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Choosing a School or Program

By April 26, 2019December 27th, 2023ACP, Resources

This resource is provided by American Corporate Partners, which aims to ease the transition from the military to the civilian workforce. ACP is a national nonprofit organization focused on helping returning veterans and active duty spouses find their next careers through one-on-one mentoring, networking and online career advice.

Choosing a School or Program

Choosing between various higher education programs can be difficult. Use the guidelines below to make sure you are asking yourself the right questions.

How will you fund your Education?

  • Military Funding – The Post-9/11 G.I. Bill entitles eligible veterans to affordable public higher education or equivalent funding to attend a private institution. You can also research schools that provide additional funding through The Yellow Ribbon Program.
  • Read up on the Post-9/11 GI Bill at
  • Check if your ACE credits, CLEP testing and other college credits transfer
  • Find VA-approved programs at or search Military Friendly Schools by degree, location, or area of study
  • Ask your Company – Many companies are willing to sponsor further education of their employees. Find out if this is a possibility, and if so, write a formal proposal. Remember to frame your request in terms of the corporation’s interest.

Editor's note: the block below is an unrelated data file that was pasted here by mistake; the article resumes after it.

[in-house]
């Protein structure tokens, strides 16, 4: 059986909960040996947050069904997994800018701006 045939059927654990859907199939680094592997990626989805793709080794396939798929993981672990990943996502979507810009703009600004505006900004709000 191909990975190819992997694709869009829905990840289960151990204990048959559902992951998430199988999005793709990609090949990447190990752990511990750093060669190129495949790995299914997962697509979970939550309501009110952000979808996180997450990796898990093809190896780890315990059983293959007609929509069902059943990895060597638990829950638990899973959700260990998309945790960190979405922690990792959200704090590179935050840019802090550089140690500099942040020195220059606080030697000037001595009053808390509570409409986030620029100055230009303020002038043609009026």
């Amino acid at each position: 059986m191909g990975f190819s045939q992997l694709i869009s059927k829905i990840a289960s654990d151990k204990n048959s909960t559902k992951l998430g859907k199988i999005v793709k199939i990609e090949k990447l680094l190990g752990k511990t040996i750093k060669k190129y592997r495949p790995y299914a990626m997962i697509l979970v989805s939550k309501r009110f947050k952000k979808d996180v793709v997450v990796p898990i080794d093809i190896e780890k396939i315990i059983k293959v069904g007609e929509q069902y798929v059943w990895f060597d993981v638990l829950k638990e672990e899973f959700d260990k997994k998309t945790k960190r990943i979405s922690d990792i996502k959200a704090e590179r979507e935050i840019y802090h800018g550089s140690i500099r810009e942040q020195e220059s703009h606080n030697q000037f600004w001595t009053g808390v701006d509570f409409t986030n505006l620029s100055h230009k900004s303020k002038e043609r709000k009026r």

• Scholarships and Grants – Many schools offer scholarships to incoming students, but there are also a number of grants and scholarships given by external organizations that you can look into.
  • Research the different awards that are out there, the amounts they offer, and see if you’re eligible to apply.
  • Student Loans – Consider the pros and cons of federal student loans, private student loans, or building a portfolio of multiple loans to pay off your debt strategically.

Which type of program do you want to enroll in?

  •  Do you want to take a Full-Time, Part-Time, or Online program?
  •  What would you immediately rule out and what are the pros and cons of your best options?

Do you have a sense of where you would like to live or work after you graduate?

  • Which schools have a strong network of alumni in your ideal industry?
  • Are internship opportunities available at specific companies?
  • Universities put their prospective employers’ recruiting schedules online. Go to the career services website of the university you’re interested in to see which companies are recruiting.
  • Call a college’s career services department and ask for their recruiting records to get a sense of employment outcomes for recent grads.
  • Would you live in the prospective city/town upon graduation? This is not necessary but an option to consider.

What is the return on investment?

  • Look at the tuition of the schools you are considering. Are certain programs significantly more expensive? If so, what do they offer to make up for this price increase?
  • What is the average salary for someone in your desired field? Will you need additional schooling after taking the first step?
  • Accrediting bodies evaluate the quality and credibility of programs. Can you find an accreditation rating for your school of choice?